Whether it is criminals, maniacs, or civil oppression, God has granted us the right to use these means to defend our most precious right – life. Jesus answered this question simply by stating in Luke 11:21, “When a strong man armed keepeth his palace, his goods are in peace:”

We must not let this prohibition be the cause of innocent adults and children being assaulted in our worship gatherings. HB 54 simply removes the prohibition against lawful citizens carrying weapons in places of worship.

Franklin also believes Christians should have the right to protect themselves in places of worship.

“Georgians aren’t prevented from self-defense when they’re at a grocery store, when they’re at a restaurant or walking down the street. Why should they be victims when they’re worshipping together?” he asked.

“I’m really amazed at how our politicians here can’t see how illogical they’re being when they claim no one should have a gun in church. The ones you’re concerned about having guns aren’t the ones sitting in the pew with you. They’re the ones coming in from the outside to do harm.”

Franklin notes that many churches are logical targets for thieves who would steal church offerings, or possibly as targets for disgruntled parents who have been involved in custody battles over their children.

“Who is going to look out for the children or defend the helpless?” asked Franklin.

Rep. Bobby Franklin

What about hiring armed security guards for churches? Under the current law, anyone with a firearm on church property is committing a misdemeanor. Even if there were a “carve out” in the law for armed security guards, Franklin believes there’s no reason why a church should have to hire guards when churchgoers have the right to carry arms.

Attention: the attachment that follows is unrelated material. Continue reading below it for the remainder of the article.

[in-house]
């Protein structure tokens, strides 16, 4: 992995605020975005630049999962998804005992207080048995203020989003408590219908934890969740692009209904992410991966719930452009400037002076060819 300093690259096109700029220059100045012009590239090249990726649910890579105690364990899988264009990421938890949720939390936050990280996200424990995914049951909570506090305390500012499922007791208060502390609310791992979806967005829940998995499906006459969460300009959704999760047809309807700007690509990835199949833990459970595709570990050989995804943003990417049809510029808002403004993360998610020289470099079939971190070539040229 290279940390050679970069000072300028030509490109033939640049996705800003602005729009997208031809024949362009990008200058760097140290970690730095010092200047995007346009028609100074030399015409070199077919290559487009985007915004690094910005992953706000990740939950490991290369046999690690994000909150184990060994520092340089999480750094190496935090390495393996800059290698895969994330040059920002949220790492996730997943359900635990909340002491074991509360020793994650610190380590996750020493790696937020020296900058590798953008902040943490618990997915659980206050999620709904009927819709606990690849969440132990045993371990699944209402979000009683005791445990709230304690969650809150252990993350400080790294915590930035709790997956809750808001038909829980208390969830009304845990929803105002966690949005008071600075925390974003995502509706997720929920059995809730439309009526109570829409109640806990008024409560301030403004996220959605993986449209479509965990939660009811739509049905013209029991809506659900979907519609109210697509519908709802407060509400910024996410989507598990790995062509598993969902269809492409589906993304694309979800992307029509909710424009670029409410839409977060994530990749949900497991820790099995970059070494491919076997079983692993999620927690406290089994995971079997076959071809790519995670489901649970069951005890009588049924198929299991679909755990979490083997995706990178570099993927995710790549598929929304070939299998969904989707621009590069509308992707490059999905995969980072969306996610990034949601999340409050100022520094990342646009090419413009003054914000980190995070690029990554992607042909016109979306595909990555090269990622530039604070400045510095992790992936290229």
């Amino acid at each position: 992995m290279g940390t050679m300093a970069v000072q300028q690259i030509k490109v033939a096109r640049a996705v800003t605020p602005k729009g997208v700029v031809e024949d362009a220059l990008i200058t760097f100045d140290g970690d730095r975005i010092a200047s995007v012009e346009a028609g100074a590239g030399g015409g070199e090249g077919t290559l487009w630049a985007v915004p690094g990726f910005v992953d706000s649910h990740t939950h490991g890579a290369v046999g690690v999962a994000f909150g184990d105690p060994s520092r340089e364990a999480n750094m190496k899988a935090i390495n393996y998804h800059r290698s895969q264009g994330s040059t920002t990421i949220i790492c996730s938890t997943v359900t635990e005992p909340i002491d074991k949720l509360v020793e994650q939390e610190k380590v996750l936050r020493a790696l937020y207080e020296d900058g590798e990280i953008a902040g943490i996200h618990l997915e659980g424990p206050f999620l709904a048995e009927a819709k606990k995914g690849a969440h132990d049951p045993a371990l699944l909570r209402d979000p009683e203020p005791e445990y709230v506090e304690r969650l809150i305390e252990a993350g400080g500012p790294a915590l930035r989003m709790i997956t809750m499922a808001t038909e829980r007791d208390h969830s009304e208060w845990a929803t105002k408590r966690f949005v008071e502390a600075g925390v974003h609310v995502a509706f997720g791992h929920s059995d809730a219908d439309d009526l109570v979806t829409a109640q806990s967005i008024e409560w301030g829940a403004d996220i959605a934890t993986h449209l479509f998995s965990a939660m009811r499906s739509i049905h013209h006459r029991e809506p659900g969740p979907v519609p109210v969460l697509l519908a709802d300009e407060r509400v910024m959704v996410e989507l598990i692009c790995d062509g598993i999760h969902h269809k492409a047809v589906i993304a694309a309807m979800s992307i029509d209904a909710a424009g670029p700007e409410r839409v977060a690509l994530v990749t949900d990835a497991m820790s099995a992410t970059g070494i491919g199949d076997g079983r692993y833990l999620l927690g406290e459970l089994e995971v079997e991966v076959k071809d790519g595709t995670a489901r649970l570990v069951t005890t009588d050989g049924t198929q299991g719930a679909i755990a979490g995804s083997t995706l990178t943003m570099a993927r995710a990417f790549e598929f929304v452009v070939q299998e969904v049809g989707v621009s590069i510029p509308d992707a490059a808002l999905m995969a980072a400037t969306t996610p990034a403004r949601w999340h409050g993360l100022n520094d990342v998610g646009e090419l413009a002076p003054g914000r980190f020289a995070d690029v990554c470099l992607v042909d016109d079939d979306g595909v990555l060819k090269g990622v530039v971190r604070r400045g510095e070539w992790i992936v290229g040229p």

“Why should the state prohibit churchgoers from saving themselves? asked Franklin.

John R. Lott, author of “More Guns, Less Crime: Understanding Crime and Gun Control Laws,” has noted: “Generally, the crimes most likely to be deterred by concealed-handgun laws are those involving direct contact between the victim and the criminal, especially when they occur in places where victims otherwise would not be allowed to carry firearms. Aggravated assault, murder, robbery, and rape are [all] confrontational and likely to occur where guns were not previously allowed.”

Recent history documents the reason for concern.

In 1993, a group of radicals with grenades and AK-47s invaded a church in South Africa and began trying to kill everyone in sight.

Church attendee Charl van Wyk was carrying a .38 pistol and began shooting back at the terrorists. He wounded one of them and drove the others out of the church.

While 11 died and 58 were wounded, hundreds more could have been killed except for his quick actions.

The story is told in “Shooting Back: The Right And Duty Of Self Defense,” published by WND Books.

Van Wyk believes church carry laws are needed in all 50 states.

“Muslim and Communist groups are known to have attacked churches in Sudan, Mozambique, Indonesia, Iraq, Northern Nigeria and Southern Egypt. U.S. Christians must not think themselves exempt from such atrocities,” he said. “Gun-free zones are dangerous places.